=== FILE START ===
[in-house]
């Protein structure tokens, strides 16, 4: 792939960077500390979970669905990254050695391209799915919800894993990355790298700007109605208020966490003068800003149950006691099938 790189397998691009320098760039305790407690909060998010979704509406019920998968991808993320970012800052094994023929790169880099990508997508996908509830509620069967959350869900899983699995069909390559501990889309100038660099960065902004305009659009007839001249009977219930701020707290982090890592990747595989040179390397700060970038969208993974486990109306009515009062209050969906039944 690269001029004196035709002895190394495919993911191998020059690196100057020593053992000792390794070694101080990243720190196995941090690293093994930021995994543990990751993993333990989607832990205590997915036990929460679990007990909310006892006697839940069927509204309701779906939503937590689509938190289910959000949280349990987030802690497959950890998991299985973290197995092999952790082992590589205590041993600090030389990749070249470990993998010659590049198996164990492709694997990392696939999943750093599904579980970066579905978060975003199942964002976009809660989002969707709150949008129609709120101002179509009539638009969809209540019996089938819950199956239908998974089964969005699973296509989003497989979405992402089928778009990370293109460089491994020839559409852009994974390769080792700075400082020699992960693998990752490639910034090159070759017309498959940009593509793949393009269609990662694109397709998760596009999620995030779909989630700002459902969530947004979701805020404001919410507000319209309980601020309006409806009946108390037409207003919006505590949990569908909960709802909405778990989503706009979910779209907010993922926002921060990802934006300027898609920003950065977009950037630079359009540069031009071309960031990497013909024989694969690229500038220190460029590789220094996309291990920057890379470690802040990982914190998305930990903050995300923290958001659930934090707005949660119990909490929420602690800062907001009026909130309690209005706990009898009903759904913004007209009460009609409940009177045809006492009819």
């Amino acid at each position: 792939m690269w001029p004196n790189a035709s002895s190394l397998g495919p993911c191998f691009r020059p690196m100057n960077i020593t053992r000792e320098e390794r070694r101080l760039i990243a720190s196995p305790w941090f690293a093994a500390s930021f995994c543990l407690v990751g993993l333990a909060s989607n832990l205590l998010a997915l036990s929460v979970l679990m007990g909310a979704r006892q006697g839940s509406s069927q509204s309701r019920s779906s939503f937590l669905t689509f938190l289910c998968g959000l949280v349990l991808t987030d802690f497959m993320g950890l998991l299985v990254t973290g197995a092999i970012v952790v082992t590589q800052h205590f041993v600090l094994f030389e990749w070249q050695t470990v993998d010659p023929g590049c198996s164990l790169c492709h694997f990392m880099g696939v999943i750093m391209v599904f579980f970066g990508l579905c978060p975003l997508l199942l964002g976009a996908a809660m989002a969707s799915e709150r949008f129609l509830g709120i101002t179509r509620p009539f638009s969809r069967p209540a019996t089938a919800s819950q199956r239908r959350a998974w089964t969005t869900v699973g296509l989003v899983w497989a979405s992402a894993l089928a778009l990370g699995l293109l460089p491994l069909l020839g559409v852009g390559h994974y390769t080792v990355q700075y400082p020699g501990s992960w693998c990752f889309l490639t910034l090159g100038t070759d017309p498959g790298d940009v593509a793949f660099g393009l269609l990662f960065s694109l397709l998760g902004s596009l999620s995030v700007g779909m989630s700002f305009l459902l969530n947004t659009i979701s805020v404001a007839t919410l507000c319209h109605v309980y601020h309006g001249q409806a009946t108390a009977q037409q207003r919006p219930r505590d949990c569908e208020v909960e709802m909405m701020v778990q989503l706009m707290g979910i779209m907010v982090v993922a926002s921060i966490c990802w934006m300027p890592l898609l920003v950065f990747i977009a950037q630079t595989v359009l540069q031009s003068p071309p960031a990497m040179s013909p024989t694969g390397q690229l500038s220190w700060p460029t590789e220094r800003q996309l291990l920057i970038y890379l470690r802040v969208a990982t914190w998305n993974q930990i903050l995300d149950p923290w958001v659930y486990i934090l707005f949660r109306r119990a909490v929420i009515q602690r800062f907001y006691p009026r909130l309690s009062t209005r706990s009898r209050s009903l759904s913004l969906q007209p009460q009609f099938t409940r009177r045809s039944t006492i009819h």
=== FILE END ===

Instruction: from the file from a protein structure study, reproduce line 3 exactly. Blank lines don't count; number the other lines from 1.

């Amino acid at each position: 792939m690269w001029p004196n790189a035709s002895s190394l397998g495919p993911c191998f691009r020059p690196m100057n960077i020593t053992r000792e320098e390794r070694r101080l760039i990243a720190s196995p305790w941090f690293a093994a500390s930021f995994c543990l407690v990751g993993l333990a909060s989607n832990l205590l998010a997915l036990s929460v979970l679990m007990g909310a979704r006892q006697g839940s509406s069927q509204s309701r019920s779906s939503f937590l669905t689509f938190l289910c998968g959000l949280v349990l991808t987030d802690f497959m993320g950890l998991l299985v990254t973290g197995a092999i970012v952790v082992t590589q800052h205590f041993v600090l094994f030389e990749w070249q050695t470990v993998d010659p023929g590049c198996s164990l790169c492709h694997f990392m880099g696939v999943i750093m391209v599904f579980f970066g990508l579905c978060p975003l997508l199942l964002g976009a996908a809660m989002a969707s799915e709150r949008f129609l509830g709120i101002t179509r509620p009539f638009s969809r069967p209540a019996t089938a919800s819950q199956r239908r959350a998974w089964t969005t869900v699973g296509l989003v899983w497989a979405s992402a894993l089928a778009l990370g699995l293109l460089p491994l069909l020839g559409v852009g390559h994974y390769t080792v990355q700075y400082p020699g501990s992960w693998c990752f889309l490639t910034l090159g100038t070759d017309p498959g790298d940009v593509a793949f660099g393009l269609l990662f960065s694109l397709l998760g902004s596009l999620s995030v700007g779909m989630s700002f305009l459902l969530n947004t659009i979701s805020v404001a007839t919410l507000c319209h109605v309980y601020h309006g001249q409806a009946t108390a009977q037409q207003r919006p219930r505590d949990c569908e208020v909960e709802m909405m701020v778990q989503l706009m707290g979910i779209m907010v982090v993922a926002s921060i966490c990802w934006m300027p890592l898609l920003v950065f990747i977009a950037q630079t595989v359009l540069q031009s003068p071309p960031a990497m040179s013909p024989t694969g390397q690229l500038s220190w700060p460029t590789e220094r800003q996309l291990l920057i970038y890379l470690r802040v969208a990982t914190w998305n993974q930990i903050l995300d149950p923290w958001v659930y486990i934090l707005f949660r109306r119990a909490v929420i009515q602690r800062f907001y006691p009026r909130l309690s009062t209005r706990s009898r209050s009903l759904s913004l969906q007209p009460q009609f099938t409940r009177r045809s039944t006492i009819h």